The Real Deal Miami

Party now, distress later for Miami Beach hotels

By Luis F. Perez | December 31, 2009 01:53PM

The glitz and glamour of the New Year’s Eve party at the Fontainebleau
Miami Beach
with Lady Gaga performing for those who can shell out $500 to walk in the door or $25,000 for a poolside cabana belies its financial straits.

It’s not the only Miami Beach hotel facing a murky future, although it may be the highest profile one. The Sagamore Hotel, which is fighting foreclosure, hopes to strike a deal to open a Playboy club to keep it afloat. In the last few months, Shore Club and Gansevoort South have also found themselves facing foreclosure.

The fiscal hangover for Miami Beach hotels stems from a boom-time overindulgence that saw owners borrow enormous sums to buy into the market and spend lavishly to upgrade properties. Back then, lenders and borrowers saw no end to skyrocketing room rates and profit margins.

“Certainly it was based on what everybody thought was an ever-increasing economy,” said Jim Soble, a lawyer representing hotel lenders and a partner at Ruden McClosky.

He expects lenders to start foreclosing on distressed properties in the first and second quarters of 2010. Some may decide to restructure the debt by lowering interest rates or extending the loan terms. Just don’t expect the same people to be running those hotels, Soble said. 

Data provided to the Greater Miami Convention and Visitors Bureau by Smith Travel Research shows Miami Beach room rates and profits peaked in 2007 before falling off sharply in 2008. At the end of 2007, the average daily room rate stood at about $250, the data shows. More importantly, the revenue per available room, or revpar, stood at $185.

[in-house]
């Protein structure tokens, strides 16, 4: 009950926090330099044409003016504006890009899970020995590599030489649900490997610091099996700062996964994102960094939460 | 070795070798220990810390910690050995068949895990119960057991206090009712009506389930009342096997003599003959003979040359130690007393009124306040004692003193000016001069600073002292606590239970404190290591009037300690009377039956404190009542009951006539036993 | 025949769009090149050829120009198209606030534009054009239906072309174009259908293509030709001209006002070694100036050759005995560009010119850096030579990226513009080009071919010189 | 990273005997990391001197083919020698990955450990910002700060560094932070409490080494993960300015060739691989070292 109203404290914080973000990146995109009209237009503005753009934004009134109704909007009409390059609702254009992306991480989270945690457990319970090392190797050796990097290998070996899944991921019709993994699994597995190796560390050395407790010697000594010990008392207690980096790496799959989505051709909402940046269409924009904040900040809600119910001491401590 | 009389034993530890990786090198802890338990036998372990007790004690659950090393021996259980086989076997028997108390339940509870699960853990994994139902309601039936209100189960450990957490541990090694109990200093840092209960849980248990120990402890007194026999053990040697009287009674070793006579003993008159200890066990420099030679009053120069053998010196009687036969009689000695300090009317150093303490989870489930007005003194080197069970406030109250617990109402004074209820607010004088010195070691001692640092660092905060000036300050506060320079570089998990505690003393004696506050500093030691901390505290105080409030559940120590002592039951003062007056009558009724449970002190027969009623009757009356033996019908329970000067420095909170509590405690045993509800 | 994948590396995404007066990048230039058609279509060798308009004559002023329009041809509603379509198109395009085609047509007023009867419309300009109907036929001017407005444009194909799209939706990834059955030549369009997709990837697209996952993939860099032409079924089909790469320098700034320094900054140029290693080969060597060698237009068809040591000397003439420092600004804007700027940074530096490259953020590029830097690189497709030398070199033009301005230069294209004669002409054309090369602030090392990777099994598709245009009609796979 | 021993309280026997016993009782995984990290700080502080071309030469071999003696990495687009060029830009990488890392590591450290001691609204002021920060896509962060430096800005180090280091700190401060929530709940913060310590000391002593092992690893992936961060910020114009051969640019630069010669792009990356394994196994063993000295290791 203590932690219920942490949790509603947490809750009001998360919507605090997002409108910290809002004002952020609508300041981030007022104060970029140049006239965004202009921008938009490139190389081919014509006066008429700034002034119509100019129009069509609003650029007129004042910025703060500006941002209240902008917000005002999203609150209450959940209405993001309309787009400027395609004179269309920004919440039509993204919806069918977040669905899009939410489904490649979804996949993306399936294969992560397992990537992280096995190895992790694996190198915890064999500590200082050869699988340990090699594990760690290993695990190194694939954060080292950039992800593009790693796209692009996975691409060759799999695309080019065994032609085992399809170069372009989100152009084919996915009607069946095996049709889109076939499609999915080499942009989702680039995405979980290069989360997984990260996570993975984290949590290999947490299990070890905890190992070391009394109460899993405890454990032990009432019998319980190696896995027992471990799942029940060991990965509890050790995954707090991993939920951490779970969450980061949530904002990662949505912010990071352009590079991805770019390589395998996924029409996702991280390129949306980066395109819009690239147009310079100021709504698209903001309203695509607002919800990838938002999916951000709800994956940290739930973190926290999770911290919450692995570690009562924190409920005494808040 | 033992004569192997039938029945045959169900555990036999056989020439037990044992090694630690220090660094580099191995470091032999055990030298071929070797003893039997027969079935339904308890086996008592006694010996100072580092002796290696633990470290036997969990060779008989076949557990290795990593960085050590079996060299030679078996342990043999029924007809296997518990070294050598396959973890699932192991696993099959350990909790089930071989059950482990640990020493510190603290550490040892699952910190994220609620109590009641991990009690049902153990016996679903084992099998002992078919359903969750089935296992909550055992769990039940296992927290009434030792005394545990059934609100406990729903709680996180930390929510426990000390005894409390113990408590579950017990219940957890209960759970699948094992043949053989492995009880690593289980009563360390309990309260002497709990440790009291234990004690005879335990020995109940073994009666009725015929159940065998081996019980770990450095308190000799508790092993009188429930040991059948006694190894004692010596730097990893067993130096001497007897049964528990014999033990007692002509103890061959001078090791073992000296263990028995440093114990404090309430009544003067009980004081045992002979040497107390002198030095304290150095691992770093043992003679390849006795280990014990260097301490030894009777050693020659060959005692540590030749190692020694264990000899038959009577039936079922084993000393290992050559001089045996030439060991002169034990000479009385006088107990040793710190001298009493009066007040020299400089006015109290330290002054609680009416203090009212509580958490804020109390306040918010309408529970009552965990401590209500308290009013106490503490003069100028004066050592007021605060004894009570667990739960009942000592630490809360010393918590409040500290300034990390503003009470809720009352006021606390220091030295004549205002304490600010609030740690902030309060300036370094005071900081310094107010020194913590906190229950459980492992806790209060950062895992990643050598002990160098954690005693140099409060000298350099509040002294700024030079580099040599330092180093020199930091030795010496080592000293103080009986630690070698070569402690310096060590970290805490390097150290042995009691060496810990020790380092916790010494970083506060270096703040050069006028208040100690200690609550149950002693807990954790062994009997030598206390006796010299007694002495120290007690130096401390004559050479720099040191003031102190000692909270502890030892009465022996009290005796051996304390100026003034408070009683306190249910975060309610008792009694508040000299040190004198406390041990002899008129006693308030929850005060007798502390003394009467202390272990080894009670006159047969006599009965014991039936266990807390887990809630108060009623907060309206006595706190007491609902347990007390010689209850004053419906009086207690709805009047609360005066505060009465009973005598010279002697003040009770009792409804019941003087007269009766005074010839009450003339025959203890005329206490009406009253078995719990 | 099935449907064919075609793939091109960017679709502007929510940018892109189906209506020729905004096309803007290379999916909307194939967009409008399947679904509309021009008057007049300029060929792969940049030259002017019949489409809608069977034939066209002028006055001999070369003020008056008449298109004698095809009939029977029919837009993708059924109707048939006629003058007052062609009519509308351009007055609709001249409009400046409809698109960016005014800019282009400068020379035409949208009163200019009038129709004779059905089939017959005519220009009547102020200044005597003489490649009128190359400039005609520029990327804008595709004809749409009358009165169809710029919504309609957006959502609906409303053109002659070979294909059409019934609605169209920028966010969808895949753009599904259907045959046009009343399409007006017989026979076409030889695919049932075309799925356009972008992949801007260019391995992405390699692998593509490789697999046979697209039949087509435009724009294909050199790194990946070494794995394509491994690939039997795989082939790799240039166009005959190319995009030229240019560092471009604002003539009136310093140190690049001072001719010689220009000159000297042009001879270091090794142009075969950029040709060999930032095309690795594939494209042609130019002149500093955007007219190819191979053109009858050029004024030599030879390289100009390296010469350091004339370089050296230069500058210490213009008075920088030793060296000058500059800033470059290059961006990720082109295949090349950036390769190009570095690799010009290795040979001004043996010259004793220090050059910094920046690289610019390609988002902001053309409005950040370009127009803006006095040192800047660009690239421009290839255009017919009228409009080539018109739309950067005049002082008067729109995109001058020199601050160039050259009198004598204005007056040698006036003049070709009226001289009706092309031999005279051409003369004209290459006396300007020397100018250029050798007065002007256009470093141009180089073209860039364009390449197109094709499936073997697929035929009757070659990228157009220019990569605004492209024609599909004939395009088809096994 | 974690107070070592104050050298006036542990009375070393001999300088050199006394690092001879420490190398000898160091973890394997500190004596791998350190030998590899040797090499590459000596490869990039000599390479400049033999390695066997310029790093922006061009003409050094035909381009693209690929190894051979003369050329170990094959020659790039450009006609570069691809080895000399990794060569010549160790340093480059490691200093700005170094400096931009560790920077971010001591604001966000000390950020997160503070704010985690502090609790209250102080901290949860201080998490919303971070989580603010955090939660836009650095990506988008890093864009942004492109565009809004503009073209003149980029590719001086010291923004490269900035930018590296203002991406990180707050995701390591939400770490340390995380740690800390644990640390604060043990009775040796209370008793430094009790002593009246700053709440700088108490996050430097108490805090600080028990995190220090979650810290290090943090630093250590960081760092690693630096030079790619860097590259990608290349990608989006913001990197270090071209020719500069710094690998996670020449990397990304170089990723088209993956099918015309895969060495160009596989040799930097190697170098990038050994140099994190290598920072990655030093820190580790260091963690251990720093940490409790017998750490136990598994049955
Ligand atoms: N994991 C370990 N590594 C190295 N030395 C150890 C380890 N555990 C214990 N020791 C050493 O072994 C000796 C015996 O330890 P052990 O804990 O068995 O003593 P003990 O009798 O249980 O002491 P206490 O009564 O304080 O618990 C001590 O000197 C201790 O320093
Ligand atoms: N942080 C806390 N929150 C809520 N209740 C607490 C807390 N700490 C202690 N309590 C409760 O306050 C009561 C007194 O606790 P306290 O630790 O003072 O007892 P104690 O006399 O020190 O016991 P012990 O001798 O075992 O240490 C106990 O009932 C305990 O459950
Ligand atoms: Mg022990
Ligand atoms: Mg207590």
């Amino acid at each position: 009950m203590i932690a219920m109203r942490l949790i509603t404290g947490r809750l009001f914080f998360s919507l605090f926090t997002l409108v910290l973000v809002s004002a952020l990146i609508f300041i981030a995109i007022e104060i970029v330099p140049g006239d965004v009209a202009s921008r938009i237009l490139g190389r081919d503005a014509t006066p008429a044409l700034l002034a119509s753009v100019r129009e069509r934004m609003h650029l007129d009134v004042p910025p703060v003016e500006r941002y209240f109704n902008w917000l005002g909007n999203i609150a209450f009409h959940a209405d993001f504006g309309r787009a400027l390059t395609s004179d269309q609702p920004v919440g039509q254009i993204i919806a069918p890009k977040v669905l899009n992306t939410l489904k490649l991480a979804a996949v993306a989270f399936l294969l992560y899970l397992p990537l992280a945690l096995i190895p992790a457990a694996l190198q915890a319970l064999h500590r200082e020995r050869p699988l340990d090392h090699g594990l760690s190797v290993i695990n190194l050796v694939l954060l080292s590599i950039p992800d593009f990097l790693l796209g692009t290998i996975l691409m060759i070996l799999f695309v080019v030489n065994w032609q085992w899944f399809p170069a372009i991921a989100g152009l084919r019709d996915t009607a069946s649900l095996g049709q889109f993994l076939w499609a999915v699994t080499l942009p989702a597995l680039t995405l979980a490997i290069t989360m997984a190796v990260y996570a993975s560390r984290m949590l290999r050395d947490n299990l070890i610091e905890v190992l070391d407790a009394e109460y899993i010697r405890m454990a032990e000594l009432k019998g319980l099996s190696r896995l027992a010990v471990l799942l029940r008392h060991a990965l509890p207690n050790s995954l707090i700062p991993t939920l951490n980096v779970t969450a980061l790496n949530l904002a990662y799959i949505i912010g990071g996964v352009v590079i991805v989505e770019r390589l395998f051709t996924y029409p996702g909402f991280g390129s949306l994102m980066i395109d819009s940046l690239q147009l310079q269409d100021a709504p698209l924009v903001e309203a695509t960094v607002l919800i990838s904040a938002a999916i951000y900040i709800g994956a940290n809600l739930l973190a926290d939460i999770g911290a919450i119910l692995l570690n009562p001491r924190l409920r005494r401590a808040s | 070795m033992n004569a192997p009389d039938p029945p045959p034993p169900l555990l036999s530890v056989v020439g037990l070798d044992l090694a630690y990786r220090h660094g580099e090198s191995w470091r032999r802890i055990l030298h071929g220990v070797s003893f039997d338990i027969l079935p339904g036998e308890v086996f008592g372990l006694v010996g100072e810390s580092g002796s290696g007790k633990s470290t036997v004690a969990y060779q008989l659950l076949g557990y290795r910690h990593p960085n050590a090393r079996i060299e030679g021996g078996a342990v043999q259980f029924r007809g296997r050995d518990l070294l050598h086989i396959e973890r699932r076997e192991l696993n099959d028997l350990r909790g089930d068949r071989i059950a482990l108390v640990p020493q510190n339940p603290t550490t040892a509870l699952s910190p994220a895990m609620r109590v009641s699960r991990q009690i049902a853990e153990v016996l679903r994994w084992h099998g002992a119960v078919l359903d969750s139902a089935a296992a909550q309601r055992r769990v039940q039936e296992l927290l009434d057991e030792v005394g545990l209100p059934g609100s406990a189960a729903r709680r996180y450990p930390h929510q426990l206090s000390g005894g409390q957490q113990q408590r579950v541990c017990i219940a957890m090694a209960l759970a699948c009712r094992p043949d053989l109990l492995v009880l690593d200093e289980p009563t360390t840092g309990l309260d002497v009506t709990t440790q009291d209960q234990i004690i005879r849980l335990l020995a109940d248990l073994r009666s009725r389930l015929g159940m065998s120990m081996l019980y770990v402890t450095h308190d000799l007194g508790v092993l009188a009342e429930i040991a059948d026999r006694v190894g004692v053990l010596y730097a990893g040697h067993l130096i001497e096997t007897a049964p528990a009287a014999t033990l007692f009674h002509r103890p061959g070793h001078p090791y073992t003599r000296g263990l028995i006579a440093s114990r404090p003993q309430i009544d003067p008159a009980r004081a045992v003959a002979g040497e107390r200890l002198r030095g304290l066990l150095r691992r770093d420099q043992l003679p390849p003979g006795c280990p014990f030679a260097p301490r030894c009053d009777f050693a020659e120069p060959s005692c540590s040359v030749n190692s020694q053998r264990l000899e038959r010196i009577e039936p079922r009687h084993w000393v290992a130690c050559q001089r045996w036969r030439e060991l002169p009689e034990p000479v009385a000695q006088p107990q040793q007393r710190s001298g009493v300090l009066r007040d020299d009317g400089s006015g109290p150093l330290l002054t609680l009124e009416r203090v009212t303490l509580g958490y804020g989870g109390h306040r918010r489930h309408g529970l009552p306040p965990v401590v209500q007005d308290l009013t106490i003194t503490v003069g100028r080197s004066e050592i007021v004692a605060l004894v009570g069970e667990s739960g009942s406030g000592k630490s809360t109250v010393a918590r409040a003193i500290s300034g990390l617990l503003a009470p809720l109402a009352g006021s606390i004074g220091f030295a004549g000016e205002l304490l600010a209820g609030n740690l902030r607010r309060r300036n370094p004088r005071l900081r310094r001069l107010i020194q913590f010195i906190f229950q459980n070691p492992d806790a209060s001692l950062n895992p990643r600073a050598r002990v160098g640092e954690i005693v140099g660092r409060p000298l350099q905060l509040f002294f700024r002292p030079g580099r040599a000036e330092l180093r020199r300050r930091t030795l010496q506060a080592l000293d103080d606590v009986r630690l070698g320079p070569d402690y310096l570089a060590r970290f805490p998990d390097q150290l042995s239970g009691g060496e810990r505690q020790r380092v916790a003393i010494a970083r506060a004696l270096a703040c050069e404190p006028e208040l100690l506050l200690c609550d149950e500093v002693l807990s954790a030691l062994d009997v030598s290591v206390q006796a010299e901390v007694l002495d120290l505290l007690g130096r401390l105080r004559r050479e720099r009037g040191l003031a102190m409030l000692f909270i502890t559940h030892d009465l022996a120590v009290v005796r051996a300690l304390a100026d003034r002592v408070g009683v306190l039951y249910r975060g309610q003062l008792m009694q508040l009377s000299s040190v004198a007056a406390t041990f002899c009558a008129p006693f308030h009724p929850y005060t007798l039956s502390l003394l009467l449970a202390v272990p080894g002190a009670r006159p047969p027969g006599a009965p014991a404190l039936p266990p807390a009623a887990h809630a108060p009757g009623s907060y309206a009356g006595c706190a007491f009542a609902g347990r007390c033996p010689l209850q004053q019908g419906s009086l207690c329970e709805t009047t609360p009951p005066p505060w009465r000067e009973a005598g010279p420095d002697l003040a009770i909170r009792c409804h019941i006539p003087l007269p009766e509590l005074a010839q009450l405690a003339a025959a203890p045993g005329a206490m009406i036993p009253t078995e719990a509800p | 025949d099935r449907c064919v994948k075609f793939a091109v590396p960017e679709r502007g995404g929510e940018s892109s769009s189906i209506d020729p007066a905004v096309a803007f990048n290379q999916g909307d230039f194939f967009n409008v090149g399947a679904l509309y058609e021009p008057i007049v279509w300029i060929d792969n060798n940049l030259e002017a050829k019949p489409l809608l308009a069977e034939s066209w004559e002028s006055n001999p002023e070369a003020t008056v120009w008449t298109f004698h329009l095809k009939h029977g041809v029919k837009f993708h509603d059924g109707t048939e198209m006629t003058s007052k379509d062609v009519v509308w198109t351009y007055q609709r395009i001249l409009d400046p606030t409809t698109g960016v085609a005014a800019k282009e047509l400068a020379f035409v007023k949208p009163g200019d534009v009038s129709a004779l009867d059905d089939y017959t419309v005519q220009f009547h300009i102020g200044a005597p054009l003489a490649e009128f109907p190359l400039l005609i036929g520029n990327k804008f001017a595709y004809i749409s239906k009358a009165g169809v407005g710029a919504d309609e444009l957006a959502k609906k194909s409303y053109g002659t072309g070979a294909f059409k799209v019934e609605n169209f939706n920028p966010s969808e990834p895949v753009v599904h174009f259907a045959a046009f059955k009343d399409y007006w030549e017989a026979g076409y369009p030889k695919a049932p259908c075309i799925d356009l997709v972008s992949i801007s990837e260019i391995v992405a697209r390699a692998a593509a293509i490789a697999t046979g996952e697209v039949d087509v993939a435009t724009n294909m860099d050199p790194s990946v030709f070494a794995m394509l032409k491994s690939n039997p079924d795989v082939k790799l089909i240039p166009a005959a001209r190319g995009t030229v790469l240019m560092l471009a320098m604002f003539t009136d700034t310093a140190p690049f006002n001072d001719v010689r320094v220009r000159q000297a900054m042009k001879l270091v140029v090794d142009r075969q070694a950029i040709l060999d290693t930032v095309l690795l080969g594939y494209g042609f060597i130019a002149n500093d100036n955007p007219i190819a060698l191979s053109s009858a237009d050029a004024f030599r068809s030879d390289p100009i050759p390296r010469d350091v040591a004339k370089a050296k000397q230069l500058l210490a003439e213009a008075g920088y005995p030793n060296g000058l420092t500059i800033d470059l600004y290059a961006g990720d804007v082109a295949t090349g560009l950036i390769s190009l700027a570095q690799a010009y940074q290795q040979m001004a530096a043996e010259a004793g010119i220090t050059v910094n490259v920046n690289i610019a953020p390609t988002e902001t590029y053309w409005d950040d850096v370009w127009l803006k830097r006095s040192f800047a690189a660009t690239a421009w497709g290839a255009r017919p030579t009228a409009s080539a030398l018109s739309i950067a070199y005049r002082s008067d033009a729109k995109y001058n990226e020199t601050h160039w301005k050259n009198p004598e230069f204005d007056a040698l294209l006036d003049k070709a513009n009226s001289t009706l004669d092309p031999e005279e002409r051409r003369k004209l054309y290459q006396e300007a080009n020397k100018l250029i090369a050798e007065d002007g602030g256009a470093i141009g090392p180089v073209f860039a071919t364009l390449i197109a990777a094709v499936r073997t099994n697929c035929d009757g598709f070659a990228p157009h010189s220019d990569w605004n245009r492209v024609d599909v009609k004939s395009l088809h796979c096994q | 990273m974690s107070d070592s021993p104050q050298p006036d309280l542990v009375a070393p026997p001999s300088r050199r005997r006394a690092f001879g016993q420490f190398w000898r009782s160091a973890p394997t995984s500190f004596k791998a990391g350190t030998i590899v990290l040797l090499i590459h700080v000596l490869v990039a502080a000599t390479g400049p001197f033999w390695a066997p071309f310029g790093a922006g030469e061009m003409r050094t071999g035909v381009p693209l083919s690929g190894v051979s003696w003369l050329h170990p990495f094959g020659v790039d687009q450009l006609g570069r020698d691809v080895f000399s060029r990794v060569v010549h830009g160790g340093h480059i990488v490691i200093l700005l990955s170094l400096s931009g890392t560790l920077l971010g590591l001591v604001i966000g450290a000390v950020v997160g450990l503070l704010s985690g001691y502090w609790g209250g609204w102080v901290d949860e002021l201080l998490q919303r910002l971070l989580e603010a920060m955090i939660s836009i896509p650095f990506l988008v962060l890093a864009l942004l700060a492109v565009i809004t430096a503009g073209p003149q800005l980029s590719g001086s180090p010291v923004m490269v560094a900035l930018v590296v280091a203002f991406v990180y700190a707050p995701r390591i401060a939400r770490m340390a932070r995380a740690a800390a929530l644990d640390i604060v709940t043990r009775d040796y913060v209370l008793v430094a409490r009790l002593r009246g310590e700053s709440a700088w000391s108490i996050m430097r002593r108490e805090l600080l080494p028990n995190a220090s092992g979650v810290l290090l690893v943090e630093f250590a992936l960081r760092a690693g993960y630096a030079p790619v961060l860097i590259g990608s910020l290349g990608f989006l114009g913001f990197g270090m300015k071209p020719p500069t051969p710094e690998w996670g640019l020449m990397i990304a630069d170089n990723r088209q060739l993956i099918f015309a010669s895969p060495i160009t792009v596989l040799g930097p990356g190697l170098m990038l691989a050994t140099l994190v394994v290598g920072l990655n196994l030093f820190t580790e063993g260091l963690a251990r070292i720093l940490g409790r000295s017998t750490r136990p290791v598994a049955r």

Trouble started in February 2008 when the rates and profit margin fell by about 10 percent compared to same month the previous year. For the next few months, the number held steady, until the fall when the economy tanked.

As travelers cut back, hotels dropped their rates to fill up rooms, cutting into profit margins. Hoteliers found themselves scrambling to keep up with their loan payments. In March, Miami Beach hotels saw their profit margin shrink by 30 percent to $167 from $234 per room during the same month the year before, the data shows.

As the year ends, profits continue to plunge. In November, the average profit margin for this year stood at $116 per room, a 20 percent drop from the first 11 months of 2008.

To be sure, Miami Beach is not the only vacation destination struggling. Many other hotels across South Florida and at other vacation destinations across the country find themselves in similar situations. But few have the panache of South Beach, where $1 billion went into the Fontainebleau’s two-year makeover.

However, it’s that Miami Beach élan that will help distressed hotels rebound, said David Schwartz, a third-generation Miami hotelier and principal at the Management Consortium.

“South Beach is a brand,” he said.

The high-end properties such as the Fontainebleau are in the best position to recover. But their recovery may come with new owners buying the properties at a cut rate or banks taking over to recoup what they can.

“Luxury always comes back,” Schwartz said.

Soble, the lawyer for lenders, said by the middle of next year and into the fall the financial picture for some of the distressed Miami Beach hotels will get clearer.